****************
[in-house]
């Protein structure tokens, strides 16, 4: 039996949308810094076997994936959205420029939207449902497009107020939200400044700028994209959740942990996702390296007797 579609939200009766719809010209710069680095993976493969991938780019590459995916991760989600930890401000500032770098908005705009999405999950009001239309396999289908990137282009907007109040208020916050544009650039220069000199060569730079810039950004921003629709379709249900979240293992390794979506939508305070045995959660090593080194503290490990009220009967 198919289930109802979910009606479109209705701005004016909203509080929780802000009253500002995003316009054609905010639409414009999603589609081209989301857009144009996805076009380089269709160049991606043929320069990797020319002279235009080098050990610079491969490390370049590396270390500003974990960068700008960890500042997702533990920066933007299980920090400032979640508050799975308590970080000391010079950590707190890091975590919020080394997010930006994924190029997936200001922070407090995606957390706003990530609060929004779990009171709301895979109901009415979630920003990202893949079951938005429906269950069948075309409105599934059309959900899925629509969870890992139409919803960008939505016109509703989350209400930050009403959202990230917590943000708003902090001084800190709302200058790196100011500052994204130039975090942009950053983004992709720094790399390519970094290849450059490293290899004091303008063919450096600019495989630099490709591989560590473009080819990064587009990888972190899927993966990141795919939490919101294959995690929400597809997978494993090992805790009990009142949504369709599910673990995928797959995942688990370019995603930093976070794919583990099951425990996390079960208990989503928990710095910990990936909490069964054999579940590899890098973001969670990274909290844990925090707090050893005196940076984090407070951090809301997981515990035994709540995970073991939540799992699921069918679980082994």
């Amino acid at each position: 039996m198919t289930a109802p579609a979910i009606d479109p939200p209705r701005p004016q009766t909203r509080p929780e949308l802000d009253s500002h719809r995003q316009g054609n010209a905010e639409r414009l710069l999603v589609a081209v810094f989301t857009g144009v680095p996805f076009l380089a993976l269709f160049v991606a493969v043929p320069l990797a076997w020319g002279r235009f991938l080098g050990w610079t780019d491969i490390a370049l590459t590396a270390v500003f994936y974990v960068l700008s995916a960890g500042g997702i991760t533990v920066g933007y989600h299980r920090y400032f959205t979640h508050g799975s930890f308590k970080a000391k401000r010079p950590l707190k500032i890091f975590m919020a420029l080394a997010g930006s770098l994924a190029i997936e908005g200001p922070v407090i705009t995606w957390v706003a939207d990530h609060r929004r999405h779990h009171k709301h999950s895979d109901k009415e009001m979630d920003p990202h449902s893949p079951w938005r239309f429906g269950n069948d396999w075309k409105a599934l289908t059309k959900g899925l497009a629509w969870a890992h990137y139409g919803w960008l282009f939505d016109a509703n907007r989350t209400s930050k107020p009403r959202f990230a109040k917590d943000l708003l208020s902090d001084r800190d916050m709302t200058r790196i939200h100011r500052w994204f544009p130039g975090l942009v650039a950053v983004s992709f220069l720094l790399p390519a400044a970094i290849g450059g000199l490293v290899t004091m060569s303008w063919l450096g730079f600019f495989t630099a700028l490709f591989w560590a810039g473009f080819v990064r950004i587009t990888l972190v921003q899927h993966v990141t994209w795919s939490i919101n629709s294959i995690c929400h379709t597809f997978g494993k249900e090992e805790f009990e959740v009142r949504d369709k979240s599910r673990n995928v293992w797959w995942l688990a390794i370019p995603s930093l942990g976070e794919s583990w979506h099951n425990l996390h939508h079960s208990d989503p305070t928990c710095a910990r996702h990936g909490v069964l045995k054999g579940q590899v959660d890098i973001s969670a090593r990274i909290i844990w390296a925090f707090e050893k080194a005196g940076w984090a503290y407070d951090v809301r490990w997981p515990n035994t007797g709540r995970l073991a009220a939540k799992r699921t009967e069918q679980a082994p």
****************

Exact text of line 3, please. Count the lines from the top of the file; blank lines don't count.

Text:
């Amino acid at each position: 039996m198919t289930a109802p579609a979910i009606d479109p939200p209705r701005p004016q009766t909203r509080p929780e949308l802000d009253s500002h719809r995003q316009g054609n010209a905010e639409r414009l710069l999603v589609a081209v810094f989301t857009g144009v680095p996805f076009l380089a993976l269709f160049v991606a493969v043929p320069l990797a076997w020319g002279r235009f991938l080098g050990w610079t780019d491969i490390a370049l590459t590396a270390v500003f994936y974990v960068l700008s995916a960890g500042g997702i991760t533990v920066g933007y989600h299980r920090y400032f959205t979640h508050g799975s930890f308590k970080a000391k401000r010079p950590l707190k500032i890091f975590m919020a420029l080394a997010g930006s770098l994924a190029i997936e908005g200001p922070v407090i705009t995606w957390v706003a939207d990530h609060r929004r999405h779990h009171k709301h999950s895979d109901k009415e009001m979630d920003p990202h449902s893949p079951w938005r239309f429906g269950n069948d396999w075309k409105a599934l289908t059309k959900g899925l497009a629509w969870a890992h990137y139409g919803w960008l282009f939505d016109a509703n907007r989350t209400s930050k107020p009403r959202f990230a109040k917590d943000l708003l208020s902090d001084r800190d916050m709302t200058r790196i939200h100011r500052w994204f544009p130039g975090l942009v650039a950053v983004s992709f220069l720094l790399p390519a400044a970094i290849g450059g000199l490293v290899t004091m060569s303008w063919l450096g730079f600019f495989t630099a700028l490709f591989w560590a810039g473009f080819v990064r950004i587009t990888l972190v921003q899927h993966v990141t994209w795919s939490i919101n629709s294959i995690c929400h379709t597809f997978g494993k249900e090992e805790f009990e959740v009142r949504d369709k979240s599910r673990n995928v293992w797959w995942l688990a390794i370019p995603s930093l942990g976070e794919s583990w979506h099951n425990l996390h939508h079960s208990d989503p305070t928990c710095a910990r996702h990936g909490v069964l045995k054999g579940q590899v959660d890098i973001s969670a090593r990274i909290i844990w390296a925090f707090e050893k080194a005196g940076w984090a503290y407070d951090v809301r490990w997981p515990n035994t007797g709540r995970l073991a009220a939540k799992r699921t009967e069918q679980a082994p």